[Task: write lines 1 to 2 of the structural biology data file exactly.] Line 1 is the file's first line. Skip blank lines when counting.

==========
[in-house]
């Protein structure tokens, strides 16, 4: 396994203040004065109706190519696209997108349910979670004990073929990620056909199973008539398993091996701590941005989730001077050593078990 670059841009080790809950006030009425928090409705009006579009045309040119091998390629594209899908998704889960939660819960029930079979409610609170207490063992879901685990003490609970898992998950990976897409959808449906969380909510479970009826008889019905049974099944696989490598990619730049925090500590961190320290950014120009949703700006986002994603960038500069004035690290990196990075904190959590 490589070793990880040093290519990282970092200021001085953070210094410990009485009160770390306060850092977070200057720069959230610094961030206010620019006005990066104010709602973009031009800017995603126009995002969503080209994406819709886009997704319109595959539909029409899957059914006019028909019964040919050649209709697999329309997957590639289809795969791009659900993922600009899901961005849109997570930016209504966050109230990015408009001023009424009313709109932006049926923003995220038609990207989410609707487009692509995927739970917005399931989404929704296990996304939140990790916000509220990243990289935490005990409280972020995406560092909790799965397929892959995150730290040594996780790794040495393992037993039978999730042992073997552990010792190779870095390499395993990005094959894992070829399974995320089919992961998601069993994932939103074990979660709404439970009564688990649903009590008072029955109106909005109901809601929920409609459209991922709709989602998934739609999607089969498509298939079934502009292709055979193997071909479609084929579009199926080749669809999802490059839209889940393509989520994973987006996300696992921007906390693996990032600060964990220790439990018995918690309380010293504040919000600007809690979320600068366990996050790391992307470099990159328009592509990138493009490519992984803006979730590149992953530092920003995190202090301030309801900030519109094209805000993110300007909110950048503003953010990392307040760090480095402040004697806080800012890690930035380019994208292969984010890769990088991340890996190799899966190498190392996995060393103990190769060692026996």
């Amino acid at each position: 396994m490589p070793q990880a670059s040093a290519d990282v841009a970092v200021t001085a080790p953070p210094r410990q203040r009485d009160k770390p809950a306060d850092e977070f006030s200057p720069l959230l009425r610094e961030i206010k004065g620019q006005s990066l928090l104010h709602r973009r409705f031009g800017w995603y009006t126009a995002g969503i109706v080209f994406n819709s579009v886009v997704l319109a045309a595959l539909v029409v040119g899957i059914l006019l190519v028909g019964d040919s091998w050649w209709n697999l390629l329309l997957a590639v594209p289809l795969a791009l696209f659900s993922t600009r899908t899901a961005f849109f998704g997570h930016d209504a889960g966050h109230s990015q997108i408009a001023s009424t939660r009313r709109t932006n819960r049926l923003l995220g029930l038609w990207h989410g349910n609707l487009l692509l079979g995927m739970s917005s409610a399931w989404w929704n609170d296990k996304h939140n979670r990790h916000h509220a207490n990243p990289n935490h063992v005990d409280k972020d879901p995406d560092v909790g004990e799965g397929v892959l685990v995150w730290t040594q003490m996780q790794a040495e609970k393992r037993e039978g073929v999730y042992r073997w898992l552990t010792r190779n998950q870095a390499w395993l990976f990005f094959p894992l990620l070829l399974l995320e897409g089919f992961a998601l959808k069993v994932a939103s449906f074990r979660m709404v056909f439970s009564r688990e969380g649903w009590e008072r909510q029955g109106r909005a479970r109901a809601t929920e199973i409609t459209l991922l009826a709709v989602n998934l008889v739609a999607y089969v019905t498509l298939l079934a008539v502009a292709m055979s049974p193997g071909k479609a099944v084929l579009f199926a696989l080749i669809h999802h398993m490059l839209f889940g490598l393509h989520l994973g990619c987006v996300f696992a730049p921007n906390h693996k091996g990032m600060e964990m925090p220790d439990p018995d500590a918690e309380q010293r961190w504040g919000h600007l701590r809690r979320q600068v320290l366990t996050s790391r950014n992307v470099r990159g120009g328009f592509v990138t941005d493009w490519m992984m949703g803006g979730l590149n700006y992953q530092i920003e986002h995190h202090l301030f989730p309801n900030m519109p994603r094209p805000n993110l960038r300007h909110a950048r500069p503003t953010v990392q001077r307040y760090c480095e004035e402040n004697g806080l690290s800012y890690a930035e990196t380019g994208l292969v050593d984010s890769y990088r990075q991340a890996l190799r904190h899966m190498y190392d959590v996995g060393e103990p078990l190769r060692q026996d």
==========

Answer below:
[in-house]
């Protein structure tokens, strides 16, 4: 396994203040004065109706190519696209997108349910979670004990073929990620056909199973008539398993091996701590941005989730001077050593078990 670059841009080790809950006030009425928090409705009006579009045309040119091998390629594209899908998704889960939660819960029930079979409610609170207490063992879901685990003490609970898992998950990976897409959808449906969380909510479970009826008889019905049974099944696989490598990619730049925090500590961190320290950014120009949703700006986002994603960038500069004035690290990196990075904190959590 490589070793990880040093290519990282970092200021001085953070210094410990009485009160770390306060850092977070200057720069959230610094961030206010620019006005990066104010709602973009031009800017995603126009995002969503080209994406819709886009997704319109595959539909029409899957059914006019028909019964040919050649209709697999329309997957590639289809795969791009659900993922600009899901961005849109997570930016209504966050109230990015408009001023009424009313709109932006049926923003995220038609990207989410609707487009692509995927739970917005399931989404929704296990996304939140990790916000509220990243990289935490005990409280972020995406560092909790799965397929892959995150730290040594996780790794040495393992037993039978999730042992073997552990010792190779870095390499395993990005094959894992070829399974995320089919992961998601069993994932939103074990979660709404439970009564688990649903009590008072029955109106909005109901809601929920409609459209991922709709989602998934739609999607089969498509298939079934502009292709055979193997071909479609084929579009199926080749669809999802490059839209889940393509989520994973987006996300696992921007906390693996990032600060964990220790439990018995918690309380010293504040919000600007809690979320600068366990996050790391992307470099990159328009592509990138493009490519992984803006979730590149992953530092920003995190202090301030309801900030519109094209805000993110300007909110950048503003953010990392307040760090480095402040004697806080800012890690930035380019994208292969984010890769990088991340890996190799899966190498190392996995060393103990190769060692026996």